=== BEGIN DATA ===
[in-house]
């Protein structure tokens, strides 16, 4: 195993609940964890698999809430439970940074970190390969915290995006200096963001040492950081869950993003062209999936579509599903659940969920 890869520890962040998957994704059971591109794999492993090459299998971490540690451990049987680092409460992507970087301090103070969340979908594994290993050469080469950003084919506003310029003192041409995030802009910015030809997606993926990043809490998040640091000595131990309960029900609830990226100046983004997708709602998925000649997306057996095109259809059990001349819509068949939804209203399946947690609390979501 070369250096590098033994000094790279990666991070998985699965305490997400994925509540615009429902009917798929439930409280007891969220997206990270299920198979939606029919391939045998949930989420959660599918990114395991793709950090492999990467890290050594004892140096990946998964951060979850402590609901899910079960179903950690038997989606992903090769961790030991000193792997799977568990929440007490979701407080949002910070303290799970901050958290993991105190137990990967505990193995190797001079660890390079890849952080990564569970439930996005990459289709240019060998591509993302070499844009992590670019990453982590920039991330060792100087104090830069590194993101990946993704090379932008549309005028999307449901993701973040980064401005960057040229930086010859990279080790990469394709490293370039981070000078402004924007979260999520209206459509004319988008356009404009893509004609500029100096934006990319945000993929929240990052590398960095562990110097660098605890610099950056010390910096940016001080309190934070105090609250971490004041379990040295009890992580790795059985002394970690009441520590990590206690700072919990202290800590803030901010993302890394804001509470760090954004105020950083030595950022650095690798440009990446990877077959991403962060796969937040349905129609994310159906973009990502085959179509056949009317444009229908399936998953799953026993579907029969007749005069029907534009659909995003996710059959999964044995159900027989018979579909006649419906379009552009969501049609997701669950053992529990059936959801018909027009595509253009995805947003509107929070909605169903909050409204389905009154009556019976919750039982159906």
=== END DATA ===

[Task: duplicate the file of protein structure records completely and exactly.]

[in-house]
């Protein structure tokens, strides 16, 4: 195993609940964890698999809430439970940074970190390969915290995006200096963001040492950081869950993003062209999936579509599903659940969920 890869520890962040998957994704059971591109794999492993090459299998971490540690451990049987680092409460992507970087301090103070969340979908594994290993050469080469950003084919506003310029003192041409995030802009910015030809997606993926990043809490998040640091000595131990309960029900609830990226100046983004997708709602998925000649997306057996095109259809059990001349819509068949939804209203399946947690609390979501 070369250096590098033994000094790279990666991070998985699965305490997400994925509540615009429902009917798929439930409280007891969220997206990270299920198979939606029919391939045998949930989420959660599918990114395991793709950090492999990467890290050594004892140096990946998964951060979850402590609901899910079960179903950690038997989606992903090769961790030991000193792997799977568990929440007490979701407080949002910070303290799970901050958290993991105190137990990967505990193995190797001079660890390079890849952080990564569970439930996005990459289709240019060998591509993302070499844009992590670019990453982590920039991330060792100087104090830069590194993101990946993704090379932008549309005028999307449901993701973040980064401005960057040229930086010859990279080790990469394709490293370039981070000078402004924007979260999520209206459509004319988008356009404009893509004609500029100096934006990319945000993929929240990052590398960095562990110097660098605890610099950056010390910096940016001080309190934070105090609250971490004041379990040295009890992580790795059985002394970690009441520590990590206690700072919990202290800590803030901010993302890394804001509470760090954004105020950083030595950022650095690798440009990446990877077959991403962060796969937040349905129609994310159906973009990502085959179509056949009317444009229908399936998953799953026993579907029969007749005069029907534009659909995003996710059959999964044995159900027989018979579909006649419906379009552009969501049609997701669950053992529990059936959801018909027009595509253009995805947003509107929070909605169903909050409204389905009154009556019976919750039982159906």